In the middle to late 1970s Japanese consumers were becoming increasingly concerned about the quality of the goods they bought, as well as the cost. Young Japanese consumers, notably women, were displaying a growing fashion-consciousness and discernment in their shopping. In 1978 Ito-Yokado established Mary Ann Co. Ltd., a chain store specializing in fashionable women's clothing, and the stores became boutiques within shopping centers. The expansion of the Ito-Yokado stores continued. The stores became known as "superstores" because of their large size and abundant floor space. They began to stock such goods as electrical appliances and furniture, and many of them were multilevel. In the 1970s Ito-Yokado opened more than 70 new flagship (Ito-Yokado) stores, with the expansion mainly occurring in the prefectures of Tokyo, Kanagawa, and Chiba. In 1975, meantime, Ito-Yokado launched a new supermarket chain called York Mart; the new supermarkets were located in markets not large enough to support an Ito-Yokado superstore.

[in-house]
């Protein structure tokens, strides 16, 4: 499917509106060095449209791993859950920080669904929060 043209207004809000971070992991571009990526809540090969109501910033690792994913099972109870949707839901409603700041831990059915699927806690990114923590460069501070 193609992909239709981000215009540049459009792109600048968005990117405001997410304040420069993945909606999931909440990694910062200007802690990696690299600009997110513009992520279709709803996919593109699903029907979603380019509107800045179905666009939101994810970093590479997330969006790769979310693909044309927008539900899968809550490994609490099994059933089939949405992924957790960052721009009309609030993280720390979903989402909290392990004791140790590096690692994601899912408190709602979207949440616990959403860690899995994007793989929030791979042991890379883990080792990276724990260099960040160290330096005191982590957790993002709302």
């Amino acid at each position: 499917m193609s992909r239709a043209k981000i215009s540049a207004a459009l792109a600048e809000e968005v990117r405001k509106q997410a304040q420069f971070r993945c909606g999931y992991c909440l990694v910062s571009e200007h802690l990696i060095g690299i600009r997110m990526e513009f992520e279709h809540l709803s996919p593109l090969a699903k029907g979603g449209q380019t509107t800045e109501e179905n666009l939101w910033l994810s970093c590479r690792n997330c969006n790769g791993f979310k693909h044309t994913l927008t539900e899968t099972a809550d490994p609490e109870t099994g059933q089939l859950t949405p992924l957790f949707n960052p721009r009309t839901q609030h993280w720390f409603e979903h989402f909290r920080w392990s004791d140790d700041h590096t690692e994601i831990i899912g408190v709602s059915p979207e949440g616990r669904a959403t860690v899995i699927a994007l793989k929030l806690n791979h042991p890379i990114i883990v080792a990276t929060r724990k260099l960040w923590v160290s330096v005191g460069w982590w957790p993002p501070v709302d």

In 1978 Ito-Yokado increased its penetration of the retail sector in Kanagawa by its purchase of Daikuma Co. Ltd., a Kanagawa-based chain specializing in discount retailing. The stores sold everything from clothes to television sets in warehouse-like buildings. The Ito-Yokado logo was not incorporated into these stores. In 1978 Ito-Yokado joined forces with Japan's most prestigious department store chain, Matsuzakaya Co. Ltd., to establish a department store in Hokkaido, Japan's northernmost island. The store was 90 percent owned by Ito-Yokado and was called York-Matsuzakaya. This venture highlighted the company's aim to expand into every sector of retailing in Japan. In 1981 Steps Co. Ltd., a chain of menswear stores, was established to complement the existing Mary Ann chain. That same year, Seven-Eleven Japan was listed on the First Section of the Tokyo Stock Exchange. By 1982 a computerized point-of-sale (POS) stock monitoring system was introduced throughout the chain. The system speeded up the checkout process and also enabled information such as the time of purchase and type of customer to be recorded. The information was sent to the mainframe computer at Seven-Eleven Japan's headquarters, which then returned information to the individual store to aid in ordering decisions. The presence of a bar code on all products sold and a scanner capable of identifying the code made the system possible. With the high rate of stock turnover and slim profit margins on sales, this became a vital ingredient in the chain's success. POS systems were introduced into all Ito-Yokado stores by 1985.